Today in Tedium: 2022 was not a great year for my family. We lost my father in mid-April (on Easter Sunday). That itself was unexpected and devastating. He’d been dealing with some health issues, but we didn’t see it coming. In the aftermath, we had to sort through his life and find a way to move on. When things finally started to seem like they were improving, my father-in-law—who was like a second father to me—also passed. And my aunt passed away about a week ago. In the face of all this, I found solace in family, friends, writing, therapy, and (much to my surprise) video games. I began revisiting the Legend of Zelda series because it has a special meaning to me. And although it wasn’t something over which my father and I bonded much, it still managed to help me cope with some of my grief (so much so that my therapist actually recommended I play Breath of the Wild more frequently). Today’s Tedium is going in a slightly different direction. It’s a story about how three different Legend of Zelda games somehow managed to help me process and understand my own grief. But more than that, it’s a story about my life and some things I haven’t thought about for a very long time. — David @ Tedium
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The price my family paid for a second-hand copy of Zelda 2: The Adventure of Link (and, incidentally, a copy of Shadowgate thrown in for free) from a consignment shop in the early 1990s. It was the gold version of the cart, complete with instructions, and in pretty good condition. We were supposed to get brand new copies of both games for Christmas the previous year—we found the games in my parent’s closet a few months prior—but we found nothing of the sort when the holiday finally rolled around. It turned out my father had returned them one day. We never discovered why, but I have a feeling it had something to do with putting food on the table. So it made sense when we found out dad went out of his way to find us a copy later on. If one of you collectors has a cart only copy of the game with my last name scratched into the label, I’d love to see it again.
A Link between friends
There are some video games that are simply timeless. The Legend of Zelda is certainly one of them. Just take a quick look around YouTube or the internet at large and you’ll see what I mean. Even the music has a life of its own. And yes, I know how to play some of the game’s songs on the guitar. But that’s not unexpected. This story really begins with realizing the way the Zelda games can connect people together.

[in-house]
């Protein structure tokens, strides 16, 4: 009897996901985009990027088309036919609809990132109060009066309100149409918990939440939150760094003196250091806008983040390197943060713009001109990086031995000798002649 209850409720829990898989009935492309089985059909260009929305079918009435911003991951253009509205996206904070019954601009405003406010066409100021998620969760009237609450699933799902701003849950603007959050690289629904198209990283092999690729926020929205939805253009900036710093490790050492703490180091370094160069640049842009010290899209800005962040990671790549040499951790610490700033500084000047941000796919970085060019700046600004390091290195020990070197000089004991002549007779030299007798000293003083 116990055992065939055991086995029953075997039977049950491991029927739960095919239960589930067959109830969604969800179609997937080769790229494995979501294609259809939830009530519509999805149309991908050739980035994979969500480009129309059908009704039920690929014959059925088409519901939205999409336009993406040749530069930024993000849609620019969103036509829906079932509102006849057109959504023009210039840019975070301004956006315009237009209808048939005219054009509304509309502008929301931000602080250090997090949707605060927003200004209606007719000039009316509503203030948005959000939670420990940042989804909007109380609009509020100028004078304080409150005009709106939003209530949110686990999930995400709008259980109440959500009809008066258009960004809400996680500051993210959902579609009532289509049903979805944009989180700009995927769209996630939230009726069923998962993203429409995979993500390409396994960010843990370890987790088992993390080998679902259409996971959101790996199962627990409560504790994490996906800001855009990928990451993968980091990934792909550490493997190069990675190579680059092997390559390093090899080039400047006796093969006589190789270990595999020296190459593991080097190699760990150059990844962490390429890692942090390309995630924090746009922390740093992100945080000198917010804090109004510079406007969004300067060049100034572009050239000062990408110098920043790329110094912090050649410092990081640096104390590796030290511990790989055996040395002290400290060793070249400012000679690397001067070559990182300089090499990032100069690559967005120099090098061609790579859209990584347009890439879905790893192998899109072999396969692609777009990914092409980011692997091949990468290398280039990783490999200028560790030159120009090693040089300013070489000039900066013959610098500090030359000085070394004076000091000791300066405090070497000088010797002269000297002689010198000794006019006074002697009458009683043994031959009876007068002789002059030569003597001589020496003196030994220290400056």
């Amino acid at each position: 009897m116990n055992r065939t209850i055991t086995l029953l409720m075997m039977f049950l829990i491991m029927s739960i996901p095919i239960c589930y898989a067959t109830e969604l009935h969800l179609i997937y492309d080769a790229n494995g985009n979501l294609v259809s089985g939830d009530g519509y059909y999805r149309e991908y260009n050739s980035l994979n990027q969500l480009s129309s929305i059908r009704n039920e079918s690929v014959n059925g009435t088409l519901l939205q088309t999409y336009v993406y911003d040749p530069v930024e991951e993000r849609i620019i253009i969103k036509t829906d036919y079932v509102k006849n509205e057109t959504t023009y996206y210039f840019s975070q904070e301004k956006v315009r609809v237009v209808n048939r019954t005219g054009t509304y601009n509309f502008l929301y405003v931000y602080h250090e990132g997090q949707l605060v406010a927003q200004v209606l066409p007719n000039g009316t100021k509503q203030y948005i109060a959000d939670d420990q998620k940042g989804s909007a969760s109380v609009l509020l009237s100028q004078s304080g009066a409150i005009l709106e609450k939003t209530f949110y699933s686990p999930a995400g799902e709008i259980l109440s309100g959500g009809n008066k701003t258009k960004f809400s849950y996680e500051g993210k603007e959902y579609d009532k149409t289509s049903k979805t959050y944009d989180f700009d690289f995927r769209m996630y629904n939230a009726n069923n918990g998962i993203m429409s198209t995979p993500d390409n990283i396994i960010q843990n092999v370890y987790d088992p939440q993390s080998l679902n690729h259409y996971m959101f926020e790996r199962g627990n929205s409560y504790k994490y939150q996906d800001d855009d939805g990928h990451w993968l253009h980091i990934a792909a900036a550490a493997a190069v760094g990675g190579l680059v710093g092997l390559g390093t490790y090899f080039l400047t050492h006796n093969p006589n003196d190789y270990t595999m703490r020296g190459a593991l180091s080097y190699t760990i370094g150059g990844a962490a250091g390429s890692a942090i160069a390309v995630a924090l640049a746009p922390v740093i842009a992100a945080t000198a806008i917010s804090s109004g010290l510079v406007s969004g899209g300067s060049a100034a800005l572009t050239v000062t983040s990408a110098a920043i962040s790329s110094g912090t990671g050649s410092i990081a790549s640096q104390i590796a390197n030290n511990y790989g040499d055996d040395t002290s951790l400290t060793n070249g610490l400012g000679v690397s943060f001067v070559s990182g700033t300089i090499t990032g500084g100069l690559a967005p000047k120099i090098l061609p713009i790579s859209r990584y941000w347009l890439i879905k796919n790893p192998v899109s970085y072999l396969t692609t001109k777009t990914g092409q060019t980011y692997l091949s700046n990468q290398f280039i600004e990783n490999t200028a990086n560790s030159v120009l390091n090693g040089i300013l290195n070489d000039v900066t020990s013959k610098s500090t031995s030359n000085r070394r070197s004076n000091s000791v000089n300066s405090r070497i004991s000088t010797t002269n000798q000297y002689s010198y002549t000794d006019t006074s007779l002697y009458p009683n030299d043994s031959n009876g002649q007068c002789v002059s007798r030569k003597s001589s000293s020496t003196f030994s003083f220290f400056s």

In an interview for the Zelda history book, _Hyrule Historia_, series creator Shigeru Miyamoto says the game’s protagonist is named Link because he “links people together.” Although that’s certainly true throughout the series, it works on a real-world level too. And the first part of our story is about exactly that.
The first (and for a long time, only) game in the series I played was Zelda 2: The Adventure of Link. It’s also one of my favorite games to this day.I know, I know. Zelda 2 isn’t as beloved as the original and can be somewhat divisive (especially online). So what? It’s a fun video game. Also, for the record, it consistently topped Nintendo Power reader’s polls and sold like hotcakes, despite the 1980s chip shortage that impacted Nintendo (it actually delayed Zelda 2 from being released on time). From the moment I figured out how to beat Horsehead in Parapa Palace, I was hooked on the series. Of course, the game could be difficult at times—especially with all the vague clues—but my young mind loved the puzzles and the feeling of finally figuring out a puzzle (that feeling doesn’t go away, either, as I learned when 20-something me finished A Link Between Worlds a few decades later).